Performance Persistence in Institutional Investment Management
46 Pages Posted: 14 Jun 2006
Date Written: July 2006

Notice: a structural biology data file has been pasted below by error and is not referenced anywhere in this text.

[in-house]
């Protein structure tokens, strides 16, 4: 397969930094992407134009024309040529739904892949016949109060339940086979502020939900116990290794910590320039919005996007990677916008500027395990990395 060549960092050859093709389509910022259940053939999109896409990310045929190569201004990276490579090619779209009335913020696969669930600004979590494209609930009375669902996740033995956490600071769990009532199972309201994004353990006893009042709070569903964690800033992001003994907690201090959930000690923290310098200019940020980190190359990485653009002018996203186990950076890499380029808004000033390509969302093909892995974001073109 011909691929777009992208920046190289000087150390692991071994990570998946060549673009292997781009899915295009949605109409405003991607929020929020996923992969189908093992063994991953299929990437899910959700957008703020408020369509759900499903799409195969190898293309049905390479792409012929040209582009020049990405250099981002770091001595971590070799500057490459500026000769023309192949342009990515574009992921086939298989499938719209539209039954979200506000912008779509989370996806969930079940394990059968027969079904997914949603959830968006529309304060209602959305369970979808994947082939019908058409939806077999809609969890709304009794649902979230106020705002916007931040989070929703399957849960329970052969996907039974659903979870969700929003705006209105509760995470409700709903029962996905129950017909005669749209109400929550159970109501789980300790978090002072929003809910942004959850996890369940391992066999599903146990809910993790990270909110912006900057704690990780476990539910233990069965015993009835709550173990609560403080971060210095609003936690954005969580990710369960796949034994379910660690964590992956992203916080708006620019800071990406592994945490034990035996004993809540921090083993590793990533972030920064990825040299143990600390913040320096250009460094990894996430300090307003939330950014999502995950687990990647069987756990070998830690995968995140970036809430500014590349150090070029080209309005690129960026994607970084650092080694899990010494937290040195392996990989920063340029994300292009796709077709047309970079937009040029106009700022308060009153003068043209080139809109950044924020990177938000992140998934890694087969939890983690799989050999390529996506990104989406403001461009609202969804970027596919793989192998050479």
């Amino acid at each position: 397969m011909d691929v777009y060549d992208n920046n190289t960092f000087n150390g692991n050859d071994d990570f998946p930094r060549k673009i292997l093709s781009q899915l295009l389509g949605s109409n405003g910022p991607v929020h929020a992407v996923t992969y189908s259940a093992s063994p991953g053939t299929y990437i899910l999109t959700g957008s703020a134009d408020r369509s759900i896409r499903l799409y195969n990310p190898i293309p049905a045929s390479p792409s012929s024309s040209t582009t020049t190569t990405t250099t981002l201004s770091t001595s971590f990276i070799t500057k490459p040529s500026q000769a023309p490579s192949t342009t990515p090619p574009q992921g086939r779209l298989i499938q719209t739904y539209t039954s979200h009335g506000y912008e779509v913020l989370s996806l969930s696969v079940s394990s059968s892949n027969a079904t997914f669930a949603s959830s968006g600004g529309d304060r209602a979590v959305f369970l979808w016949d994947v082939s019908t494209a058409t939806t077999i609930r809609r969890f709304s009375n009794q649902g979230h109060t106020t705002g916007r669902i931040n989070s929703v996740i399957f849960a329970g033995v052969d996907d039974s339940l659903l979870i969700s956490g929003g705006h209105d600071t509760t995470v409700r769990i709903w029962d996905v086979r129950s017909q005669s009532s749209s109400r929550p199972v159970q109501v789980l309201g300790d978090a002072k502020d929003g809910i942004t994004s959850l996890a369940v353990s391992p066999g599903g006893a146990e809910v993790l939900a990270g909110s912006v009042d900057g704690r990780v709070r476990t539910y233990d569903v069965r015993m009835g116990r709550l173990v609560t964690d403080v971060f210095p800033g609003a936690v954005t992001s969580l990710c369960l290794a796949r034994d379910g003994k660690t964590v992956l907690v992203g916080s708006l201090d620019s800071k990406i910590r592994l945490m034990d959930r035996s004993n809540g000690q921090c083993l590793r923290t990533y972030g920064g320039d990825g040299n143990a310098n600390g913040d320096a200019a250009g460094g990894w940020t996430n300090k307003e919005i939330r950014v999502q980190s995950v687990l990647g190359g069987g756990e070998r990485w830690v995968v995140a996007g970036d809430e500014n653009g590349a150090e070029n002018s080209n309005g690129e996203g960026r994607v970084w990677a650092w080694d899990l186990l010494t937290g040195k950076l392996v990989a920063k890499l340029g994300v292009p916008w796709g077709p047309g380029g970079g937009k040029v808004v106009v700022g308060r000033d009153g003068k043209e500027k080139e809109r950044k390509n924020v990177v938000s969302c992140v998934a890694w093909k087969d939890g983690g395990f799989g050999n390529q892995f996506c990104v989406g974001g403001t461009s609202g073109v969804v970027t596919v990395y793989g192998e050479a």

Using new, survivorship-bias free data, we examine performance persistence in 6,260 institutional portfolios managed by 1,475 investment management firms between 1991 and 2004. Unlike retail mutual funds, persistence in winner domestic equity portfolios is significant and economically large for up to one year. Loser portfolios, conversely, do not persist. International portfolios exhibit similar patterns, and fixed income portfolios persist up to three years. We find that better-performing portfolios offer performance-based fees and most-favored-nation clauses more often, but also charge higher fees. The magnitude of fees is insufficient to eliminate excess returns. Top performers draw an influx of assets from plan sponsors, and in the year following such inflows, alphas sharply decline.
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